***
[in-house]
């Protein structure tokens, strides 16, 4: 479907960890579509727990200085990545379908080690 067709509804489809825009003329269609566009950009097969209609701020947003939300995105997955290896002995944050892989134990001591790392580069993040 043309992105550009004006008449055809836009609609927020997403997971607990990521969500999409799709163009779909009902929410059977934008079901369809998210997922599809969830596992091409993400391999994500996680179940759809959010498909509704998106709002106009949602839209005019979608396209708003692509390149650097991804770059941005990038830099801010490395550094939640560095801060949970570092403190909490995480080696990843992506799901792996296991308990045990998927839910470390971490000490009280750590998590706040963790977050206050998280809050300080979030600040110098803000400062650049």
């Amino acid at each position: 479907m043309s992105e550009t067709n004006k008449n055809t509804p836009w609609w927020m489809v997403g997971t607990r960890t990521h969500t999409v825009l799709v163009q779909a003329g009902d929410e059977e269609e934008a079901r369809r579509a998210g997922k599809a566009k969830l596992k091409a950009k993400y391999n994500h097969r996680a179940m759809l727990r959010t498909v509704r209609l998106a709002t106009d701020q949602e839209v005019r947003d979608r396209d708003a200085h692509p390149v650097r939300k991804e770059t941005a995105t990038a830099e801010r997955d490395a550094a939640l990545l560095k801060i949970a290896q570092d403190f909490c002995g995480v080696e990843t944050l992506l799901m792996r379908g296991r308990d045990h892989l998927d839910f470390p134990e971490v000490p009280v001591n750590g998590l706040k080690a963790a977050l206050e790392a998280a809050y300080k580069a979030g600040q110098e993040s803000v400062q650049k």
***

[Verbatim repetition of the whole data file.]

[in-house]
């Protein structure tokens, strides 16, 4: 479907960890579509727990200085990545379908080690 067709509804489809825009003329269609566009950009097969209609701020947003939300995105997955290896002995944050892989134990001591790392580069993040 043309992105550009004006008449055809836009609609927020997403997971607990990521969500999409799709163009779909009902929410059977934008079901369809998210997922599809969830596992091409993400391999994500996680179940759809959010498909509704998106709002106009949602839209005019979608396209708003692509390149650097991804770059941005990038830099801010490395550094939640560095801060949970570092403190909490995480080696990843992506799901792996296991308990045990998927839910470390971490000490009280750590998590706040963790977050206050998280809050300080979030600040110098803000400062650049």
């Amino acid at each position: 479907m043309s992105e550009t067709n004006k008449n055809t509804p836009w609609w927020m489809v997403g997971t607990r960890t990521h969500t999409v825009l799709v163009q779909a003329g009902d929410e059977e269609e934008a079901r369809r579509a998210g997922k599809a566009k969830l596992k091409a950009k993400y391999n994500h097969r996680a179940m759809l727990r959010t498909v509704r209609l998106a709002t106009d701020q949602e839209v005019r947003d979608r396209d708003a200085h692509p390149v650097r939300k991804e770059t941005a995105t990038a830099e801010r997955d490395a550094a939640l990545l560095k801060i949970a290896q570092d403190f909490c002995g995480v080696e990843t944050l992506l799901m792996r379908g296991r308990d045990h892989l998927d839910f470390p134990e971490v000490p009280v001591n750590g998590l706040k080690a963790a977050l206050e790392a998280a809050y300080k580069a979030g600040q110098e993040s803000v400062q650049k």